Patience may be a virtue, but it is not one I possess. In the words of Tom Petty, the waiting is the hardest part. Especially when you’re waiting on fruit trees to produce that soft, juicy, delicious fruit.
In late winter/early spring 2016 I started planting my orchard. I planted cherry, apricot, apple, peach, mulberry, and almond trees. My dad gave me several plums, David rescued a couple Indian White Peach, and I’d purchased pear trees as well which I planted in our upper field with the plums. Apparently, apples and pears don’t get along and they’re not supposed to be planted together. I haven’t done enough research to learn why, but I followed the advice I found online and kept them separated. All last year I was confident this would be the year my trees would give me fruit. And I am happy to announce I was right. Now, I’m not going to be making pies or selling bushels yet, but I do have a count on each tree bearing fruit, and I will confess, with my week off work, I’ve checked them every day to make sure they are all accounted for.
I have exactly 2 Indian White Peach.
Six Liberty apples.
And four plums.
I most likely would have had more had we not gotten late frosts. In March I watched in excitement as my fruit trees bloomed. And then we got a freeze. One by one my beautiful blooms turned brown and fell off the trees. And then, like magic, my Indian White Peach and nectarine trees bloomed again. And… we got another freeze. Feeling completely defeated I accepted that this would not be the year of fruit. However, the gods must have been smiling down upon me because overnight the fruits appeared.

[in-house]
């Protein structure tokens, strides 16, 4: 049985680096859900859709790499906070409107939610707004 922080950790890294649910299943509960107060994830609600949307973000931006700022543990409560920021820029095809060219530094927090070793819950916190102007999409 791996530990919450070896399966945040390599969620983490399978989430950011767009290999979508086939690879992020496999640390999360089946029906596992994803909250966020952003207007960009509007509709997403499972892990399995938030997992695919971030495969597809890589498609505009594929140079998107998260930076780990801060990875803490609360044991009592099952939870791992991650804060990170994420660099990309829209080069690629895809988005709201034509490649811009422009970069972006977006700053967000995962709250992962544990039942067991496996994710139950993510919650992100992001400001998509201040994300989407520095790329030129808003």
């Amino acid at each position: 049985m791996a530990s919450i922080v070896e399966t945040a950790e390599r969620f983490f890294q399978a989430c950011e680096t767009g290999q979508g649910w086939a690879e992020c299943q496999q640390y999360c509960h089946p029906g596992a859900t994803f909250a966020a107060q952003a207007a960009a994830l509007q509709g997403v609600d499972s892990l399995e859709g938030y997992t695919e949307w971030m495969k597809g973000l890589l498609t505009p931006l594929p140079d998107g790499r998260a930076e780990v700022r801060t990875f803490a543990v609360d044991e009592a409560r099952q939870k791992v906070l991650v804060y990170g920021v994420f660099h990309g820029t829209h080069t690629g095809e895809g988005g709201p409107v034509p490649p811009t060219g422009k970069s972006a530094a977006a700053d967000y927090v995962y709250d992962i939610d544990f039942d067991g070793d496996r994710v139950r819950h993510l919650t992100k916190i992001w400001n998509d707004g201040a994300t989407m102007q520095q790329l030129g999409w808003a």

Last year my nectarines did start to produce fruit. All three trees had about a dozen of the most adorable little nectarines clinging to their branches. Unfortunately, as I watched them grow, I also watched them wormy. All except for one. I pulled all the wormy nectarines off the trees and fed them to the chickens. They were more than happy to be my little exterminators. For two months I watched my one perfect nectarine grow. I watched as it turned from green, to yellow, to almost red and knew it was getting close. David started telling me I needed to pick it. But fear of picking it too early kept me from doing so. And then one day I decided it was finally time. I was going to pick it as soon as I got home from work and I was going to eat my beautiful red nectarine for dinner. When I got home that evening to pick it, the Japanese beetles had beaten me to it and it was halfway devoured. My heart sank. In my sadness, I plucked what remained from the branch and tossed it in the chicken run, along with all my hopes and dreams of getting to eat my homegrown fruit for the year.
I know I sound a little dramatic, but it was a dramatic event. And that is precisely why I inspect all of my little fruits every day. I will be darned if I’m going to let any pest beat me this year!